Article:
We recently pondered the question of which Star Wars character just may have been the most influential in the film saga. I presented some arguments, which I thought were pretty well reasoned, I might add, that none other than the centuries-old wookiee co-pilot of the Millennium Falcon could make a stake on the claim. Well, you fans answered pretty emphatically with your thoughts on the subject. Today we examine your choice for most influential character in Star Wars: R2-D2.


The feisty little astromech has now appeared in every film and television era of the Star Wars saga, including even a brief appearance in Star Wars: Rebels. Over that span he’s been electrocuted (a few times) shot, lost, kidnapped, and even swallowed by a swamp monster. With dedication and perseverance, Artoo’s résumé is nothing if not impressive.

R2-D2 in the Prequel/Clone Wars Era.


Artoo proved his toughness when he was the only astromech to survive the harrowing dash through the Trade Federation’s blockade of Naboo, thus ensuring the survival of both Obi-Wan Kenobi and the future mother of the most famous twins born into the galaxy far, far away. This act of course also assures a chance meeting with Anakin Skywalker. We all know how that turned out.


Artoo’s importance grew throughout the Clone Wars. Anakin, averse to following Republic protocol, refused to wipe the astromech’s memory, making the droid’s databanks vital in the fight against the Separatists. Artoo would also prove instrumental in Anakin’s and Obi-Wan’s rescue of the Chancellor, freeing all three to continue on their paths of destiny… for better or worse.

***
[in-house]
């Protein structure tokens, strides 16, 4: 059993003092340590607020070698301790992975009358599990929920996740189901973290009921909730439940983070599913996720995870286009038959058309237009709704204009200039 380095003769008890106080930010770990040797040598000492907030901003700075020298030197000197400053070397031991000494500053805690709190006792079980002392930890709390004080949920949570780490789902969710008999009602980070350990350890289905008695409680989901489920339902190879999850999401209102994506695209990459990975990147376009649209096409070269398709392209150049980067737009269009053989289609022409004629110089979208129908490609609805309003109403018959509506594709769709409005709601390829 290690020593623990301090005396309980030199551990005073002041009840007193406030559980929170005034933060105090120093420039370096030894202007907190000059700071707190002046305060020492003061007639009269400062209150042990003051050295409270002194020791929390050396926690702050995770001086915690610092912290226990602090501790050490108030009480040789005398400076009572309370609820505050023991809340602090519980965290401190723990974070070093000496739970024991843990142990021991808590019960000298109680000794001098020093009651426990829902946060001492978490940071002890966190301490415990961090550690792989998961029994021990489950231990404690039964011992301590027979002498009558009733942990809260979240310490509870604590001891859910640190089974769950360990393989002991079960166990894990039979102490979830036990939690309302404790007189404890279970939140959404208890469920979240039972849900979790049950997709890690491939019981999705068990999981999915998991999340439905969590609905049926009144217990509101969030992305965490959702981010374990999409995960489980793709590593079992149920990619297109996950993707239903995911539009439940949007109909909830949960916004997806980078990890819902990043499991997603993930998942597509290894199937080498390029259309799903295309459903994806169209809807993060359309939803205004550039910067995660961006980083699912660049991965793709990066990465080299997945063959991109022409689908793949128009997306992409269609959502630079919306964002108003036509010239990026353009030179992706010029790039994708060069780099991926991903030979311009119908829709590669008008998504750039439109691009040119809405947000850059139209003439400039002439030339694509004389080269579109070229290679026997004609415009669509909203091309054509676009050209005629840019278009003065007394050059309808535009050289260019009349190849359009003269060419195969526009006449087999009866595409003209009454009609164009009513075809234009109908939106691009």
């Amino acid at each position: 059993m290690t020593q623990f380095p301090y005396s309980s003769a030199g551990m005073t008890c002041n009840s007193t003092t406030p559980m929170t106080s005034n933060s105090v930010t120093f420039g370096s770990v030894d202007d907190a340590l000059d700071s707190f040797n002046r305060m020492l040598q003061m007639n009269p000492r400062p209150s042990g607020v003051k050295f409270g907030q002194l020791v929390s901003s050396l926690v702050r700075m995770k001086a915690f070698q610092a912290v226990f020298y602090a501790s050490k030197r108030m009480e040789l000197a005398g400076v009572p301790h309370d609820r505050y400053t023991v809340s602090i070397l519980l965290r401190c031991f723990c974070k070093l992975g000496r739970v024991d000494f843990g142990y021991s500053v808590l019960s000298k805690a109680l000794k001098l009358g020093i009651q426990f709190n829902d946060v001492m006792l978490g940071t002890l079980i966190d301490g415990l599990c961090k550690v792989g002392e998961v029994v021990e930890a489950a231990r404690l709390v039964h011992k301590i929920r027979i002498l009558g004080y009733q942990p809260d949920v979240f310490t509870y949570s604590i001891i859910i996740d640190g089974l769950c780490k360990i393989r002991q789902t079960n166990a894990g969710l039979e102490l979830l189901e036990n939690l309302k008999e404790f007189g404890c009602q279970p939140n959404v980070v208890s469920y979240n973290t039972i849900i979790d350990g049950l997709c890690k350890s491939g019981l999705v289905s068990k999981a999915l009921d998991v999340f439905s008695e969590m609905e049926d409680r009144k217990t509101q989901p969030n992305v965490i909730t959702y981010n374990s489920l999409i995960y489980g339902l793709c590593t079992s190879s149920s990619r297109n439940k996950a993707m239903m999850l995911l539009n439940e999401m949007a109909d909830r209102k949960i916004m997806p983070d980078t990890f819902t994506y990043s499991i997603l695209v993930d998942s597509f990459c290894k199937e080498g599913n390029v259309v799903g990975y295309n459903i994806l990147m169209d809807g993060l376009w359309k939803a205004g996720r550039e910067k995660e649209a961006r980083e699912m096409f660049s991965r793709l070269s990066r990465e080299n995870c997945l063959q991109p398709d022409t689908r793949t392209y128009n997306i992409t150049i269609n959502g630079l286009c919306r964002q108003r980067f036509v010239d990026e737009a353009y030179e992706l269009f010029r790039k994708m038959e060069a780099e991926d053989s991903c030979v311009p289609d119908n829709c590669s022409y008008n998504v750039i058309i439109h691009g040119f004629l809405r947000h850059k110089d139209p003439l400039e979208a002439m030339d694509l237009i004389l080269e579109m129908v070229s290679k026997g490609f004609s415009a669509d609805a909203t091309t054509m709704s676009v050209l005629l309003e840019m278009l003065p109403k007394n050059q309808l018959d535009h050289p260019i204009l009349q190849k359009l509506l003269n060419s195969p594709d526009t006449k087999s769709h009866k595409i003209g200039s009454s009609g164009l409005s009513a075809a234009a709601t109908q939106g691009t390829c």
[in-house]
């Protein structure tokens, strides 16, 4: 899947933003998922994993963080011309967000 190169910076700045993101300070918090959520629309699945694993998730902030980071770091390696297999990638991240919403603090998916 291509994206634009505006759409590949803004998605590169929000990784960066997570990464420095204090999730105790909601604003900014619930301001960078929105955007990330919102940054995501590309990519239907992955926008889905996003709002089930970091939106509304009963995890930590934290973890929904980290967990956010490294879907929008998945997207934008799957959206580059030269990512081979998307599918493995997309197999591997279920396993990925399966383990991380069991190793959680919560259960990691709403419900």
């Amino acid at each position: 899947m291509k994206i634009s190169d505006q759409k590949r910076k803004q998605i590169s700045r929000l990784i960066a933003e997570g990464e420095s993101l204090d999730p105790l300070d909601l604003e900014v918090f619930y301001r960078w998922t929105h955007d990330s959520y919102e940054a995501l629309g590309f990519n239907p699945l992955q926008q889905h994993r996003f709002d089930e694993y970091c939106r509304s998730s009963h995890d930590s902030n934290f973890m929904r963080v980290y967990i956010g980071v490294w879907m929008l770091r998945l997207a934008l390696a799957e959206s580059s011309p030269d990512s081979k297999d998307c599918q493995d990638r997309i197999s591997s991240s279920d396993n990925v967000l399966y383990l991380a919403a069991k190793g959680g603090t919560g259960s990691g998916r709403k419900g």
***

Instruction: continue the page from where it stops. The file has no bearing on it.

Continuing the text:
The Original Trilogy/Rebellion Years.

A single-minded determination kept the little droid on mission: deliver the Death Star plans to Obi-Wan Kenobi on Tatooine. He did just that, and later proved crucial in finding Princess Leia aboard the Death Star, and taking a laser blast for the team during Luke’s trench run.

Again Artoo comes to the rescue in Episode V. A quick conversation with Cloud City’s main computer tells him that the Falcon’s hyperdrive is offline; he fixes it, allowing Luke, Leia, Chewie and Lando to escape. In Return of the Jedi, he even serves as an undercover agent, infiltrating Jabba’s palace. Later, he’d launch Luke’s Lightsaber into the Jedi’s hand to effectuate Han’s rescue. Han, of course, goes on to lead the successful mission to deactivate the Death Star’s shield generator.